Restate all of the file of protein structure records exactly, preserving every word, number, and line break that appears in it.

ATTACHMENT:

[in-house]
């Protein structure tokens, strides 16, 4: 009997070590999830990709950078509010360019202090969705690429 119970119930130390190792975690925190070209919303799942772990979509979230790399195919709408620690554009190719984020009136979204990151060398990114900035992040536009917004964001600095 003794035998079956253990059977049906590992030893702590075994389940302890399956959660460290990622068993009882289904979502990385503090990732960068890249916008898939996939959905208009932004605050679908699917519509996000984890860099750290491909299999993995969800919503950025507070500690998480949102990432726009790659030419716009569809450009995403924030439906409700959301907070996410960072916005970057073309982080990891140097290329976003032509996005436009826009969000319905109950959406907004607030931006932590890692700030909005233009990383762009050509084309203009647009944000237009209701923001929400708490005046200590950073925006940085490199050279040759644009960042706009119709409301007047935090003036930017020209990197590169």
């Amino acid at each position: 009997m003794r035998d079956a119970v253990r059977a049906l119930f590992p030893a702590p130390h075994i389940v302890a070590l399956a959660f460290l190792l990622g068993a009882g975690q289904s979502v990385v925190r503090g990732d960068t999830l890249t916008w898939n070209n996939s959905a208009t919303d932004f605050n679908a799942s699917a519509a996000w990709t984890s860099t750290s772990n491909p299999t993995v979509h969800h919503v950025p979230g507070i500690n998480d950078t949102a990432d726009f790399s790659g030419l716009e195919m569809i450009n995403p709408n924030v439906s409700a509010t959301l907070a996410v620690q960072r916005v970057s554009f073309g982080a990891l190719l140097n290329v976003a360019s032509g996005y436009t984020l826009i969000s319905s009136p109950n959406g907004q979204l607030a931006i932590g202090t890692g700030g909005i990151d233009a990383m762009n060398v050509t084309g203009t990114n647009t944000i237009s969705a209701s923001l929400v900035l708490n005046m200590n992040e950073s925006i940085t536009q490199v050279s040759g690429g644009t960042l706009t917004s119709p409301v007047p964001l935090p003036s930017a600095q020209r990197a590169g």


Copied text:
[in-house]
């Protein structure tokens, strides 16, 4: 009997070590999830990709950078509010360019202090969705690429 119970119930130390190792975690925190070209919303799942772990979509979230790399195919709408620690554009190719984020009136979204990151060398990114900035992040536009917004964001600095 003794035998079956253990059977049906590992030893702590075994389940302890399956959660460290990622068993009882289904979502990385503090990732960068890249916008898939996939959905208009932004605050679908699917519509996000984890860099750290491909299999993995969800919503950025507070500690998480949102990432726009790659030419716009569809450009995403924030439906409700959301907070996410960072916005970057073309982080990891140097290329976003032509996005436009826009969000319905109950959406907004607030931006932590890692700030909005233009990383762009050509084309203009647009944000237009209701923001929400708490005046200590950073925006940085490199050279040759644009960042706009119709409301007047935090003036930017020209990197590169």
């Amino acid at each position: 009997m003794r035998d079956a119970v253990r059977a049906l119930f590992p030893a702590p130390h075994i389940v302890a070590l399956a959660f460290l190792l990622g068993a009882g975690q289904s979502v990385v925190r503090g990732d960068t999830l890249t916008w898939n070209n996939s959905a208009t919303d932004f605050n679908a799942s699917a519509a996000w990709t984890s860099t750290s772990n491909p299999t993995v979509h969800h919503v950025p979230g507070i500690n998480d950078t949102a990432d726009f790399s790659g030419l716009e195919m569809i450009n995403p709408n924030v439906s409700a509010t959301l907070a996410v620690q960072r916005v970057s554009f073309g982080a990891l190719l140097n290329v976003a360019s032509g996005y436009t984020l826009i969000s319905s009136p109950n959406g907004q979204l607030a931006i932590g202090t890692g700030g909005i990151d233009a990383m762009n060398v050509t084309g203009t990114n647009t944000i237009s969705a209701s923001l929400v900035l708490n005046m200590n992040e950073s925006i940085t536009q490199v050279s040759g690429g644009t960042l706009t917004s119709p409301v007047p964001l935090p003036s930017a600095q020209r990197a590169g």